Mayor Tom Henry thanked Fort Wayne residents Sunday during a news conference for driving safely while traffic lights are down, a result of the powerful storm that ripped through the city Friday afternoon.
About 54 major intersections around the city were still without traffic lights Sunday, while more than 50,000 Fort Wayne area Indiana Michigan Power customers remained without power Monday morning.
Chief of Police Rusty York said the usual number of patrol officers was on duty, but during Monday morning's rush hour, officers would be closely monitoring major intersections without traffic lights.
He said officers haven't been conducting traffic simply because too many traffic lights are out, but the department hasn't seen any major accidents as a result. Stop signs had been placed at some intersections to help with traffic flow.
Indiana Michigan Power said Monday it had restored power to half the customers in its service area who were knocked offline by the storm, leaving about 53,000 outages, including 51,000 in the Fort Wayne area. Crews from Michigan arrived Sunday morning to offer assistance to local crews along with others from Kentucky, Oklahoma and Virginia.
Henry said debris cleanup from Friday afternoon's storm could take anywhere from three to four months, and no estimates have been made yet as to how much the cleanup will cost the city and Allen County.
The city is asking that residents with downed trees and debris in their yards to push it all to the curb. Over the coming weeks and months, the Public Works and Parks and Recreation departments will make their way through the city to pick up the debris.
More information about when pickup will be for various areas of the city will be made available on the city's website at cityoffortwayne.org on Tuesday.
Al Moll, director of Parks and Recreation, said only debris at the curb will be picked up and reminded residents that if they have a tree they need removed and cannot do the job themselves, to call a private contractor or tree service for assistance.
For residents who wish to get rid of debris themselves, the city will collect debris at four locations: the parking lots of Swinney Park pool, 1600 W. Jefferson Blvd., Tillman Park off Tillman Road and near the Conklin Pavilion in Shoaff Park, 6401 St. Joe Road as well as at the city's Biosolids Facility, 5510 Lake Ave. Fees for debris drop-off will be waived and hours at the facility will be extended until 9 p.m. throughout the week.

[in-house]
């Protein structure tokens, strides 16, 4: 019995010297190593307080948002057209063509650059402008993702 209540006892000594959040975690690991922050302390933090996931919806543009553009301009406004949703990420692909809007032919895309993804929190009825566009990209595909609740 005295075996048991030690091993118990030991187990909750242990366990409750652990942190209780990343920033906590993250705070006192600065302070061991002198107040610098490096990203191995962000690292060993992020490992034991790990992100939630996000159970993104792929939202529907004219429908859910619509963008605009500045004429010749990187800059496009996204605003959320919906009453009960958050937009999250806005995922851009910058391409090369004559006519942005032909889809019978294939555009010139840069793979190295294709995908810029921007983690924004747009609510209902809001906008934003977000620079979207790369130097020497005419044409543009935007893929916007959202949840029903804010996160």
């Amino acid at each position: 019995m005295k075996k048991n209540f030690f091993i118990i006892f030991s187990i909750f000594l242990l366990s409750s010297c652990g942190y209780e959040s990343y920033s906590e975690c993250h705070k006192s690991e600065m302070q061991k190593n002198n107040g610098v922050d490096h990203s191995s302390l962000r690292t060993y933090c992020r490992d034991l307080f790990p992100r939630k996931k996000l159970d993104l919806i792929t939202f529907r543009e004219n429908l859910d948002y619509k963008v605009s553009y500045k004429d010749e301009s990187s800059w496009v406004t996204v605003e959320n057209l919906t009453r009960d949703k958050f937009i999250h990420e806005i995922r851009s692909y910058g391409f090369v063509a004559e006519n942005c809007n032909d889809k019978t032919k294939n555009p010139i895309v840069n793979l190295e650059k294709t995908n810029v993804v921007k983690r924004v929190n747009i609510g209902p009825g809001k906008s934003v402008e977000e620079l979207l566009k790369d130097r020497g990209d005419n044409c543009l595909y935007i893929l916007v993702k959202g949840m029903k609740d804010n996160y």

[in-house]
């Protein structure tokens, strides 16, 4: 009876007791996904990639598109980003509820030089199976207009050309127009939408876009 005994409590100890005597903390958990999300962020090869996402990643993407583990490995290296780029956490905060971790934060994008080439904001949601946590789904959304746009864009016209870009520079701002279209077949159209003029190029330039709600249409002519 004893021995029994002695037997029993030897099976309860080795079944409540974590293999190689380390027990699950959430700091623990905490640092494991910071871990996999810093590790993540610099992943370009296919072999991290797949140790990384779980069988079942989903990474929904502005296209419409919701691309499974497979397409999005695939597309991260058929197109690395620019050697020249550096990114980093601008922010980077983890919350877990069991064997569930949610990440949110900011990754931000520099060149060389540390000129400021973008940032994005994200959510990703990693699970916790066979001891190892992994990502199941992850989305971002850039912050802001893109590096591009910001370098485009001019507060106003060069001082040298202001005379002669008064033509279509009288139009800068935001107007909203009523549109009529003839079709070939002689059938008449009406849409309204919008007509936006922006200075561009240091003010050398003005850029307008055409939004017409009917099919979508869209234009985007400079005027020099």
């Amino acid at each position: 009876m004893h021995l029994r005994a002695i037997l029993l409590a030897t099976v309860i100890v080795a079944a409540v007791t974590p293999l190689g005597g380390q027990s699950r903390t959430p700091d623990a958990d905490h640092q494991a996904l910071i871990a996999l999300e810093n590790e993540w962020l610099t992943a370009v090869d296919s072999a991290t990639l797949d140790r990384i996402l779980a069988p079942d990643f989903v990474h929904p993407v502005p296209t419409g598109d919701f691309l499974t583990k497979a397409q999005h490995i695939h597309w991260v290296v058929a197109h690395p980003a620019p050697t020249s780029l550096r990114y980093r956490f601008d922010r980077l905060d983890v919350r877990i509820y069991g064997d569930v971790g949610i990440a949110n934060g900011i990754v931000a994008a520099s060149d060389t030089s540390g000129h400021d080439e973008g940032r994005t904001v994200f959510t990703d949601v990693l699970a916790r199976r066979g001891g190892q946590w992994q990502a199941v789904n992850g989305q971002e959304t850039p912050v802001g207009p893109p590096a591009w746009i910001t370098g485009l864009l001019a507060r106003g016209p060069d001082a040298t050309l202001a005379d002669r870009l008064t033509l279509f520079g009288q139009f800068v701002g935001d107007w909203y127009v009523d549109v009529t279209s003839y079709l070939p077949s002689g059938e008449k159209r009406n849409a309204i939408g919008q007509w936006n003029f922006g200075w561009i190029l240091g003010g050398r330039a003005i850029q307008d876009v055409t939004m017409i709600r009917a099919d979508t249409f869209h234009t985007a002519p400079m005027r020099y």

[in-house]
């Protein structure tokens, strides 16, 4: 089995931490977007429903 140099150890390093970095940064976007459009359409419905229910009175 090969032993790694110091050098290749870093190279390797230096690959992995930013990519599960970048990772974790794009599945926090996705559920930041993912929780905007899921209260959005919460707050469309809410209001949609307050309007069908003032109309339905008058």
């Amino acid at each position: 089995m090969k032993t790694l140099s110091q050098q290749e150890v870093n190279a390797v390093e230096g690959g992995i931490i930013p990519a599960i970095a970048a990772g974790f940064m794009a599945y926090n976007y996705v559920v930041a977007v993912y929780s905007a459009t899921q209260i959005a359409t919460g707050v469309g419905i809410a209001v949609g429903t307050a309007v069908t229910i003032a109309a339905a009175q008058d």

More than 500 trees fell into roads, blocking traffic for much of the weekend, but Henry said Sunday the only two roads still closed were Bluffton Road and Ardmore Avenue. He said crews were working to open both by the end of the day Sunday.
The city's cooling centers will remain open, as well as the American Red Cross's shelter in the gymnasium at First Assembly of God Church, 1400 W. Washington Center Road. Residents should enter through door No. 5 and bring toiletries and bedding.
The Red Cross shelter would open 9 p.m. Monday for those who cannot spend the night at home.
Fire Chief Amy Biggs said the amount of rain the area saw was not significant enough to lift the county burn ban. She said the city hasn't seen any major fires due downed wires or burning debris. Police will be citing and fining residents burning debris.
Residents are urged to stay away from downed wires and call 911 to report them.
Medical Annex closed
Also reported today, Monday, the Department of Health's Medical Annex at 4813 New Haven Avenue is closed until further notice, due to power loss. The Medical Annex houses the department's Immunization, Sexually Transmitted Disease and Infectious Disease clinics.
According to a release, anyone who had a scheduled appointment this week in one of the clinics is encouraged to contact the Department of Health's main line at 449-7561 to check on the status or reschedule.